Are we teaching dogs to chase cars?

I’d love a dollar for every time as a TL I’m asked to teach students “how to search” or “search terms” or “searching. Once upon a time I complied. I’ve become a bit more bolshie in my old age. I now try to engage. Engage in a conversation as to what exactly the teaching and learning aim is behind the request.

You see, we don’t need to teach dogs to chase cars. We need to teach them what to do with them once they’ve caught them. And we need to teach that bit first, so that they can decide with the right amount of information at their disposal that actually, cars are not edible and therefore not worth the chase.

I understand the impetus behind wanting to teach better searching. It comes from a good place. One which recognises that students are going to google anyway, it will probably be their first and last port of call and we may as well teach them how to use it better so at least the results somewhat resemble the information they’re looking for.

But without some kind of prior knowledge or context, how will they recognise what is in front of them for what it is? And without deep literacy skills, both on the reading and writing side, how will they do something with it? And why am I seeing two huge time sucks in student “research” – searching and gathering “information” and dressing it up in some kind of (digital) presentation form. aka, the dogs chasing the car and trying to make a silk purse out of a sows ear. Which leaves precious little time for the meat in the middle.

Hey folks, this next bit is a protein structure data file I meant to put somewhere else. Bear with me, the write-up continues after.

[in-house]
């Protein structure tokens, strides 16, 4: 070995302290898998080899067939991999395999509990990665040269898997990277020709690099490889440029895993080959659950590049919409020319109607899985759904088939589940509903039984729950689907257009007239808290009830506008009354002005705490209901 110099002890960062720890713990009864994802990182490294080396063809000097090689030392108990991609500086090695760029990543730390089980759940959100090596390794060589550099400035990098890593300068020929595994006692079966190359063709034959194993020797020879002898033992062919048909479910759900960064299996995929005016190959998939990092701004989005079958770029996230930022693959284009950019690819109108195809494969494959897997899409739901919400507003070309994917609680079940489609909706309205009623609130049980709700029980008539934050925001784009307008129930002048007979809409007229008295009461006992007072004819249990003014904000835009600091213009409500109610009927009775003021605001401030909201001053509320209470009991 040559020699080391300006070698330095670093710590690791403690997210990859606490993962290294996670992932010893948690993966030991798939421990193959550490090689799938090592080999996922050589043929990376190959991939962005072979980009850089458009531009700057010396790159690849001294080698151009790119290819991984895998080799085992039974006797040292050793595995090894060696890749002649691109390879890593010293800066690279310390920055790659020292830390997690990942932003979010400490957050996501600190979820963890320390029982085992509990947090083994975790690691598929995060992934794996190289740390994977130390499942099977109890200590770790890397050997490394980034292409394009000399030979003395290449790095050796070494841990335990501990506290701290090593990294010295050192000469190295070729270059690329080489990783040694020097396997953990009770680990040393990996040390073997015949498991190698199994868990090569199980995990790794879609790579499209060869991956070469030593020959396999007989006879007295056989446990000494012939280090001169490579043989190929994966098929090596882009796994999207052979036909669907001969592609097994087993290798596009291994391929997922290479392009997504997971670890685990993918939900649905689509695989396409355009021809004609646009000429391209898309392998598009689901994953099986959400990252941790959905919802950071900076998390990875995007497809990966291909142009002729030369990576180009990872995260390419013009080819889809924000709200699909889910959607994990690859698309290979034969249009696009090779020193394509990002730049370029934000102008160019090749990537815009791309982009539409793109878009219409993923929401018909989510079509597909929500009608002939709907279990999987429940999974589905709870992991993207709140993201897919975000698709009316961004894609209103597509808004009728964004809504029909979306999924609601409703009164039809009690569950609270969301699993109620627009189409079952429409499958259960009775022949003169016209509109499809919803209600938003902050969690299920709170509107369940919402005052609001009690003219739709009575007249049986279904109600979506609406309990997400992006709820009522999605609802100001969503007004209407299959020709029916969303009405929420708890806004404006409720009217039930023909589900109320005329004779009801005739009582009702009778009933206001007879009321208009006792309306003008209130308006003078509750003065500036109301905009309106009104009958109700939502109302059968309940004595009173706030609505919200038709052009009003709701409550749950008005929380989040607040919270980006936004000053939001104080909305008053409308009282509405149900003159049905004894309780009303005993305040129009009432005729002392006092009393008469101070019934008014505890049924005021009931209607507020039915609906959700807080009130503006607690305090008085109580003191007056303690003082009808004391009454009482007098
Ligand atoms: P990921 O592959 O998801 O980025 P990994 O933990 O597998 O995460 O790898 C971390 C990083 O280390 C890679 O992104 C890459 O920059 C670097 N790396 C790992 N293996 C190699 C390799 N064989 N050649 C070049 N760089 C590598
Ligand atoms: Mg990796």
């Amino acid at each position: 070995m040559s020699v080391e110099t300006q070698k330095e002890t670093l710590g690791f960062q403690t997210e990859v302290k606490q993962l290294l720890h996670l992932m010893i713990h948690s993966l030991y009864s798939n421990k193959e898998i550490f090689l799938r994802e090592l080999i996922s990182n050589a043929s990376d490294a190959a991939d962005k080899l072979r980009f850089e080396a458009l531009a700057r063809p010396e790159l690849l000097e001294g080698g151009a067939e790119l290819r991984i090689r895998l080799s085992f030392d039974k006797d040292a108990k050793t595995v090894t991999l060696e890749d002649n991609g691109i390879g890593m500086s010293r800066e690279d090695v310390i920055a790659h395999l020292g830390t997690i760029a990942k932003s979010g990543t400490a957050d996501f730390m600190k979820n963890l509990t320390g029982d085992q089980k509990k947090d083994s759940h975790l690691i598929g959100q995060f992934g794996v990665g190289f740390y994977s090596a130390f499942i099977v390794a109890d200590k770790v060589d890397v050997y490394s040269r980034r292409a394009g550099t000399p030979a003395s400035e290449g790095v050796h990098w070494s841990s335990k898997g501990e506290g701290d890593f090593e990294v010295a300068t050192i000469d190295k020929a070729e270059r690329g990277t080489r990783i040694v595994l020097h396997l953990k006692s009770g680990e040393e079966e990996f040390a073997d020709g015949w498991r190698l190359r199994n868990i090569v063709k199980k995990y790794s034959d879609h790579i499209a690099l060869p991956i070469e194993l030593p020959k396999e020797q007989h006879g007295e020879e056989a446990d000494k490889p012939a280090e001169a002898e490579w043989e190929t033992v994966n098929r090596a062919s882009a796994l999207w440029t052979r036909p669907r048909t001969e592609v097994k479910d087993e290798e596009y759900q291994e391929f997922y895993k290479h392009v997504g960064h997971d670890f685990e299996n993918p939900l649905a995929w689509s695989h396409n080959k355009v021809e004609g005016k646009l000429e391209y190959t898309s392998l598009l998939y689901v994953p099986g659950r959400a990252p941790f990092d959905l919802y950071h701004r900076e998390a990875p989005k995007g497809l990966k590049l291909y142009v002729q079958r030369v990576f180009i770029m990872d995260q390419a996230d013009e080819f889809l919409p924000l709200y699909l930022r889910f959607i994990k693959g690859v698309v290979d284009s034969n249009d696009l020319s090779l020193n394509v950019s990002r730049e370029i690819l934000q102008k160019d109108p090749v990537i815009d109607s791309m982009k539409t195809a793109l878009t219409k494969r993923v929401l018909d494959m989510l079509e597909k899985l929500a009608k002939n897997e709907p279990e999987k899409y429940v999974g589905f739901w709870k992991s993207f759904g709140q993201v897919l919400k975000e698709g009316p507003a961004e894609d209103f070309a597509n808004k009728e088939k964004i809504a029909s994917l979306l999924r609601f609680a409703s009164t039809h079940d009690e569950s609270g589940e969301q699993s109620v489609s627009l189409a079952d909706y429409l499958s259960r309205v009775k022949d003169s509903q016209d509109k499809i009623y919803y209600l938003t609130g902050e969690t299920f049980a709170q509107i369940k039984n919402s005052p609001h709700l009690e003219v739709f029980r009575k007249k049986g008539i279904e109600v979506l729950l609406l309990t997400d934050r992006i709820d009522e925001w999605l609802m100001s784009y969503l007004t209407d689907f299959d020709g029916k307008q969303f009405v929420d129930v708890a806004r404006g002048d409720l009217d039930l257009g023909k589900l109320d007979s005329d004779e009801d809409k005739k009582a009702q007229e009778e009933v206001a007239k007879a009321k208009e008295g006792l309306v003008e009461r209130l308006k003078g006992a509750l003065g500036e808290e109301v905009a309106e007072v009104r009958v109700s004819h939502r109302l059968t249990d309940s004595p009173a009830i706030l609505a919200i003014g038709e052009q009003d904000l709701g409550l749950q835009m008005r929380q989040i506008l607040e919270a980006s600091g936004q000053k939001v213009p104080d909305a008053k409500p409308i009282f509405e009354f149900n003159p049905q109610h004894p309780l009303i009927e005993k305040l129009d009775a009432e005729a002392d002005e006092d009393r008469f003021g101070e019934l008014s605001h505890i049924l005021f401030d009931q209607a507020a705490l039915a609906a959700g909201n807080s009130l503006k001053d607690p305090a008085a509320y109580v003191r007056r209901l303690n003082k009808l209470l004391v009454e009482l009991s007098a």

Am I overly cynical, or is this a more generic experience? And what can we / dare we do about it?

One thought on “Are we teaching dogs to chase cars?

  1. In my experience, the answer resides in communities of like-minded people. Teachers who share your insight into the need for deep reading and meaningful engagement with writing will work with you to build those skills into the teaching and learning going on in classrooms. The biggest battle is to convince others that it is worth the time it takes to read *in class* and to write (outline, draft, revise) *in class*. It’s a matter of school culture and building this expectation in administrators, teachers and students–perhaps with you/us at the fulcrum.


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